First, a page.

The representatives of the Georgian Armed Forces and local government of Samtskhe-Javakheti region attended the official opening ceremony. Following the official part of event, Chief of General Staff got familiar with the infrastructure of the exercise and was briefed by the Exercise Commander Colonel Malkhaz Makaradze about the scheduled activities and future plans within Agile Spirit 2016.
The military exercise is conducted by the General Staff of the Georgian Armed Forces and the U.S. Marines. Participating nations of the exercise also are: Bulgaria, Romania, Ukraine and Latvia.
The goal of the exercises is to maintain and strengthen relations with the U.S. and partner countries, support the regional security, improve defensive and offensive operation skills.
Agile Spirit 2016 includes the command post and field exercises. The CPX will start on the territory of the IV Mechanized Brigade in Vaziani on September 3. The exercise will be officially closed on September 9.
US will not sacrifice Georgia to Russia –Daniel Fried
US will not sacrifice Georgia to Russia – this statement was made by the Coordinator for Sanctions Policy of US State Department Daniel Fried. According to him, US attempt of relations with Russia is not a mistake.
“This is natural trend for Americans. We are trying to reach what we want. This is not a mistake. The mistake would be if we change the interests of other countries in the relation with Russia. We didn’t offered Poland and Baltic countries to Russia. We didn’t change Ukraine and Georgia in relations with Russia. We said that we want only normal coordination with Kremlin,”- Daniel Fried said.
Google bows to Russian pressure, reverses changes to names of Crimean towns on its mapsFriday, 29 July 2016 17:11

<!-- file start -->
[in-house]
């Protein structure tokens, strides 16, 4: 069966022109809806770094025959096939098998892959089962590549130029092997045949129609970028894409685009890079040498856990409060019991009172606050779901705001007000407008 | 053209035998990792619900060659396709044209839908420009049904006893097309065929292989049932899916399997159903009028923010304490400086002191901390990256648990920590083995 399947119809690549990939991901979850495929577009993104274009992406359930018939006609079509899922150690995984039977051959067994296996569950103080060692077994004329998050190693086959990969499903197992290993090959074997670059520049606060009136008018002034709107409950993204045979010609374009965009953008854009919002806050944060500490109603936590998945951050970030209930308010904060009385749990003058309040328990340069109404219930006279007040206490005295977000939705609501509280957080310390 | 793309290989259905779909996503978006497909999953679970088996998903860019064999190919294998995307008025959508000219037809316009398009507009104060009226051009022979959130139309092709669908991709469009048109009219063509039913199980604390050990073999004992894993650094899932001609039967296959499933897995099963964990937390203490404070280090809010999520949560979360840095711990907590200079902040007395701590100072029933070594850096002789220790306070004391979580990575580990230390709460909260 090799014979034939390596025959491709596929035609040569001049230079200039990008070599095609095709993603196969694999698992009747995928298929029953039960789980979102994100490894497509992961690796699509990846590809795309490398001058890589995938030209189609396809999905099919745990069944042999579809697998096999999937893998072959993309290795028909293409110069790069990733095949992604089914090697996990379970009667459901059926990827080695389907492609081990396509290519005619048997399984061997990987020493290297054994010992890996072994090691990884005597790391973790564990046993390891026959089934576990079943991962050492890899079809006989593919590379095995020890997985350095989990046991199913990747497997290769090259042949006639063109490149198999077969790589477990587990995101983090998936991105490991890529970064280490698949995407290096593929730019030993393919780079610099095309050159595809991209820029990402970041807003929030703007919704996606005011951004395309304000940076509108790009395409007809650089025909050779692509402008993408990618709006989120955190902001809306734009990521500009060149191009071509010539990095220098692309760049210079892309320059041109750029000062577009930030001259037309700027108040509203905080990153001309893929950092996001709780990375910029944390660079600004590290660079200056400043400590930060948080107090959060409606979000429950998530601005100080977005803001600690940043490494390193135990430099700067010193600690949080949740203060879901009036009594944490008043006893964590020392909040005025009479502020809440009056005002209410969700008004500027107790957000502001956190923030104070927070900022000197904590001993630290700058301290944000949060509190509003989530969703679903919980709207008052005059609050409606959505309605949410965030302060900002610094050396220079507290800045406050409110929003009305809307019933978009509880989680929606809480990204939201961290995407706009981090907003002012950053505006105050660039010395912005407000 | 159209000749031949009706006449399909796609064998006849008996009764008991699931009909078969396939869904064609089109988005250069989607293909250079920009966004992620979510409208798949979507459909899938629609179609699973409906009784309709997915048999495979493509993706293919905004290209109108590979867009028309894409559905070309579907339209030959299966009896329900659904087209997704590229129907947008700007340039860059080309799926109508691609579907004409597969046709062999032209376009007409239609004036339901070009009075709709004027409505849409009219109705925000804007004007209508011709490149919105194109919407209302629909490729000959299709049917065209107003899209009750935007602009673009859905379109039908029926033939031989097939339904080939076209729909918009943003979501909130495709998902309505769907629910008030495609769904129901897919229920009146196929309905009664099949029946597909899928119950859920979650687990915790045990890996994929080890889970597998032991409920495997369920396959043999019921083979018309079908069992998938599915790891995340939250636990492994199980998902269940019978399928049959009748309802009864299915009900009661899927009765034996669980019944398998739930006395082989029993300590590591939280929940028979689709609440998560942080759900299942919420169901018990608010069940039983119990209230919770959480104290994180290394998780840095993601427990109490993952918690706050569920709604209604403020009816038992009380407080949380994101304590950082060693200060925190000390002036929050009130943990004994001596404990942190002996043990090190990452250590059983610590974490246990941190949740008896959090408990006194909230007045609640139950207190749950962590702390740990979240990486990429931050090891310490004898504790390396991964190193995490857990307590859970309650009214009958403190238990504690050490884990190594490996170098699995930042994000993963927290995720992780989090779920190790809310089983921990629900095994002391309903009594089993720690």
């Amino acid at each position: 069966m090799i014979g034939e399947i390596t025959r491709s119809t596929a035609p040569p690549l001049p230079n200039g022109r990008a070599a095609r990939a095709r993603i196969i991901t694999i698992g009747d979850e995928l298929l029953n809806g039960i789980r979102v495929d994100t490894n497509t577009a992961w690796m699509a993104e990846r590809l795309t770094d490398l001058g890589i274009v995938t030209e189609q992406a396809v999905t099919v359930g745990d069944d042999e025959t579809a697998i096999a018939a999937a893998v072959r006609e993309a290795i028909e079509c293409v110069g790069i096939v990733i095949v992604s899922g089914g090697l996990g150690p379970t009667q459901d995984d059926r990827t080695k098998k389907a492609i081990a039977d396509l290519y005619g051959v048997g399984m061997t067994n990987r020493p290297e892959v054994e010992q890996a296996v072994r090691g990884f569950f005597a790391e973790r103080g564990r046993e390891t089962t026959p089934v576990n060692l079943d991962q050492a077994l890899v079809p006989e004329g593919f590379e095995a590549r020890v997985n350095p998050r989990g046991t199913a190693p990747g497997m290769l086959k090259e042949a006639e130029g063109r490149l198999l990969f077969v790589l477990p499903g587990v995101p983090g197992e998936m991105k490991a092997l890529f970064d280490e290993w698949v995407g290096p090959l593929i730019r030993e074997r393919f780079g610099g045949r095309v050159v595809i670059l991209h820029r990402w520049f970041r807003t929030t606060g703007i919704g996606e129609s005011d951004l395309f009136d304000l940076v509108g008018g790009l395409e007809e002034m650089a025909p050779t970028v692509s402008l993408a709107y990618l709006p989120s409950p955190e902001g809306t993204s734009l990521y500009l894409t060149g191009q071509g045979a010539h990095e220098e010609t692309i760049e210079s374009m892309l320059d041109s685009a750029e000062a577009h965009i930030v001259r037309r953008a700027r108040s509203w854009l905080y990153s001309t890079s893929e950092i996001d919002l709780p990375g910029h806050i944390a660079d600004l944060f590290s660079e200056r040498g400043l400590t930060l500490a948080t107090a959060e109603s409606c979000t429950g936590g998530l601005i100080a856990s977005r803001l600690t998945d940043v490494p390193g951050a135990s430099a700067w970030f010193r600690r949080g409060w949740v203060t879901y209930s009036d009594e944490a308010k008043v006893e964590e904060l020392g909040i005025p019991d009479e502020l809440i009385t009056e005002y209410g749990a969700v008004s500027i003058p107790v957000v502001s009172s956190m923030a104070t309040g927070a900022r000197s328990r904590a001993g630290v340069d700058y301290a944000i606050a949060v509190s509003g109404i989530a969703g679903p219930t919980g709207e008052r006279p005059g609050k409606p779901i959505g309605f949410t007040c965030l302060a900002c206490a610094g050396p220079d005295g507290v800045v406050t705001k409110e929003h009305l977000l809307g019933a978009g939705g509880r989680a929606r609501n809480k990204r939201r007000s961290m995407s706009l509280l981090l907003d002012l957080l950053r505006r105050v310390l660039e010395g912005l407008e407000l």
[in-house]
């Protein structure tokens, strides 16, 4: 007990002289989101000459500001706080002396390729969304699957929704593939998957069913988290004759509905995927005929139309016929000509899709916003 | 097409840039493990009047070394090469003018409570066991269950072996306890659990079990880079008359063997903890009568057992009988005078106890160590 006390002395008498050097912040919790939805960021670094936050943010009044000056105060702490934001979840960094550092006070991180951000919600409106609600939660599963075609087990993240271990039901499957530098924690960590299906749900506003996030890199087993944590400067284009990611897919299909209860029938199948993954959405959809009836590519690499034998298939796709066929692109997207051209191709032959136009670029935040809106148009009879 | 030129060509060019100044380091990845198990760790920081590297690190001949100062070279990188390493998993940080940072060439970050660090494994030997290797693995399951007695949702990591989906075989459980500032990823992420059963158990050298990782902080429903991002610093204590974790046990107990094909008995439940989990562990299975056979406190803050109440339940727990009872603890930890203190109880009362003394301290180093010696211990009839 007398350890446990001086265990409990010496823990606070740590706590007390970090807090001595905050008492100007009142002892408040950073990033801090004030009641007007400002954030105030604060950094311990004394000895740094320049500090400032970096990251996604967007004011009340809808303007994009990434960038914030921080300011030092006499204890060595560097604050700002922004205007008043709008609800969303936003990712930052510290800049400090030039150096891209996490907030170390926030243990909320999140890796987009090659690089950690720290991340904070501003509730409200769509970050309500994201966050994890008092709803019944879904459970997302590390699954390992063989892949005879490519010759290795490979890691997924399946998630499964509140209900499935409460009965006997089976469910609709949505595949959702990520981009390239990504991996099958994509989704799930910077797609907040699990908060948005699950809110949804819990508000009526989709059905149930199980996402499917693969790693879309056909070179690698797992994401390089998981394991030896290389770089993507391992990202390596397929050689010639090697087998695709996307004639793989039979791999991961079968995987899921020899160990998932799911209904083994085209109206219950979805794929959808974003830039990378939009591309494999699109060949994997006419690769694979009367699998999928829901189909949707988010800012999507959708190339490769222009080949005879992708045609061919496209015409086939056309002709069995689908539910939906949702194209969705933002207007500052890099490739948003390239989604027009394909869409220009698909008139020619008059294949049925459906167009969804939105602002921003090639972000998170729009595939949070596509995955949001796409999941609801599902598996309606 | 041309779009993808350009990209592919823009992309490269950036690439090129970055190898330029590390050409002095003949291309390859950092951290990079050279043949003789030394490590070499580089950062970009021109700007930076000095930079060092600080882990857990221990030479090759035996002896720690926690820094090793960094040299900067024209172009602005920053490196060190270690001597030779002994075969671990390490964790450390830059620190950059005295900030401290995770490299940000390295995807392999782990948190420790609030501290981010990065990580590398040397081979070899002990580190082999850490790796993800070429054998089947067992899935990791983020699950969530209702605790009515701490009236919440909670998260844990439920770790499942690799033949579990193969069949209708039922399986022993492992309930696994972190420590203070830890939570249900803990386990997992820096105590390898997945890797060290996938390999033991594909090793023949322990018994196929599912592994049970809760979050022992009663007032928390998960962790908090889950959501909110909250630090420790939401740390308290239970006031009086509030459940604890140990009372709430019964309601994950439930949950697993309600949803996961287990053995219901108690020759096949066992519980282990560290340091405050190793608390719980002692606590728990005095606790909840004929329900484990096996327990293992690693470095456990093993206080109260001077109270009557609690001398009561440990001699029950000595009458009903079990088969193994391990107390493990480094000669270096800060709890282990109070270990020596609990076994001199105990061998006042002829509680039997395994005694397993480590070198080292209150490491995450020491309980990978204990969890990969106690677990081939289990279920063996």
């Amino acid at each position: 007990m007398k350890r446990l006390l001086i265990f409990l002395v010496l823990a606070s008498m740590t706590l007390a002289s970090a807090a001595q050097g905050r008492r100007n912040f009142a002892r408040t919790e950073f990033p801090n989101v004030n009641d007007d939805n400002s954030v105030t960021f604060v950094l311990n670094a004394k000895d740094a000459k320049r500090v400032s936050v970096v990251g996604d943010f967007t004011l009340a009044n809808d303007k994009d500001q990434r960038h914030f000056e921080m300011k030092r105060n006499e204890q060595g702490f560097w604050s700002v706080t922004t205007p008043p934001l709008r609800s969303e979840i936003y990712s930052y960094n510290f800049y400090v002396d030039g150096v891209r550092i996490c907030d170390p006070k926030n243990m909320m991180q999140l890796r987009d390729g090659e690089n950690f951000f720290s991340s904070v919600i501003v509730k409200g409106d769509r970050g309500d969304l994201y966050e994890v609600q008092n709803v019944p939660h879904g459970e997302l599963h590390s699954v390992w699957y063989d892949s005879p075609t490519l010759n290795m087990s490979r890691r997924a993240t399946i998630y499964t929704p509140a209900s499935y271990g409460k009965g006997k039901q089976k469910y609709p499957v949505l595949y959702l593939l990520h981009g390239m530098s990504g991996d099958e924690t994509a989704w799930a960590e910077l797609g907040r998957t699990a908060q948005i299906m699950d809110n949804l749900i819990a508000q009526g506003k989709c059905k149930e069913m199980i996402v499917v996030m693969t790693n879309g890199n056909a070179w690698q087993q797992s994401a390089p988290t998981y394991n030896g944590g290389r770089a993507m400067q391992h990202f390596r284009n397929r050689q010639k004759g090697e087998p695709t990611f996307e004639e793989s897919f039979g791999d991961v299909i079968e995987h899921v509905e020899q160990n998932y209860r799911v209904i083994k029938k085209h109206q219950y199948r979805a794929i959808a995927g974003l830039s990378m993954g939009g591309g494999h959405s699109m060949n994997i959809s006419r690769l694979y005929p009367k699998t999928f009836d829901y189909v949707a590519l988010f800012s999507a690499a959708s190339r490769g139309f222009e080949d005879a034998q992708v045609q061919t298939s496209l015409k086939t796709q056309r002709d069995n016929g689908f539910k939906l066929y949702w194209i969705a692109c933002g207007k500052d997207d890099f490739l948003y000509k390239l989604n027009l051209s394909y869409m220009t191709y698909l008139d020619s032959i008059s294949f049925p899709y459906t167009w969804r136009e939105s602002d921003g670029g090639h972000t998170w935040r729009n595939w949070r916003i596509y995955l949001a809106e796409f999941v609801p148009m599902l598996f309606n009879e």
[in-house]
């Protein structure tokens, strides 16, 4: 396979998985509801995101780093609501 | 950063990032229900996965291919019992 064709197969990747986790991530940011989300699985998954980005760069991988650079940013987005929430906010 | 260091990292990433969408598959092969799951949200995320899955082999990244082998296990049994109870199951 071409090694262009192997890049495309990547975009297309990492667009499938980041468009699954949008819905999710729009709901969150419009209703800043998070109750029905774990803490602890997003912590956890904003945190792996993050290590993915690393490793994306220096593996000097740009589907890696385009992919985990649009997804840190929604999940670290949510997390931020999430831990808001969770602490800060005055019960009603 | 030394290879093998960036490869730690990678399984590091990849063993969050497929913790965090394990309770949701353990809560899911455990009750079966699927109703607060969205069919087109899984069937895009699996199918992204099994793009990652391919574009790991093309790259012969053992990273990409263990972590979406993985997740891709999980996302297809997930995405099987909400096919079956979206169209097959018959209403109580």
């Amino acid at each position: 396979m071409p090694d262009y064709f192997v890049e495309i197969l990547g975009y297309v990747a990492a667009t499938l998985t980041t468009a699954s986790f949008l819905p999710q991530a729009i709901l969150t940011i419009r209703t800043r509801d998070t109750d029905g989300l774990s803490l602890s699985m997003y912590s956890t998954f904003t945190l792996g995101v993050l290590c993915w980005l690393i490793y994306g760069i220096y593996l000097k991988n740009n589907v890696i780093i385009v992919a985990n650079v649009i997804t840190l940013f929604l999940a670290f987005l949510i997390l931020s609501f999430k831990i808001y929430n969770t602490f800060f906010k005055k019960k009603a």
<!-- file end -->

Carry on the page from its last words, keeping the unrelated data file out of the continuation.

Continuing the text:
Google changed the names of towns, villages and districts in Russian-occupied Crimea on its Google Maps mapping service in accordance with Ukraine’s decommunization law. But on July 29, after an outcry from Russian officials, it changed them right back again.
The day before, Google had renamed 75 settlements and five districts on its maps of the Russian-annexed Ukrainian territory in line with a list of names approved by Ukraine’s Verkhovna Rada on May 12.Most of the renamed settlements acquired Crimean-Tatar names. The town of Krasnoperekopsk was renamed as Yany Kapu, and the district center towns of Krasnohvardiyske and Kirovske were renamed as Kurman and Isliam-Terek respectively.
Although Russian users see Crimea on Google Maps as part of Russia and Ukrainians see the peninsula as Ukrainian, the newly introduced names were displayed to all internet users around the world, including those in Ukraine, Russia and Crimea. But then the Russian authorities started to raise a fuss.
Russian Minister of Communications Nikolay Nikiforov late on July 28 warned the U.S. tech giant it might have problems doing business in Russia.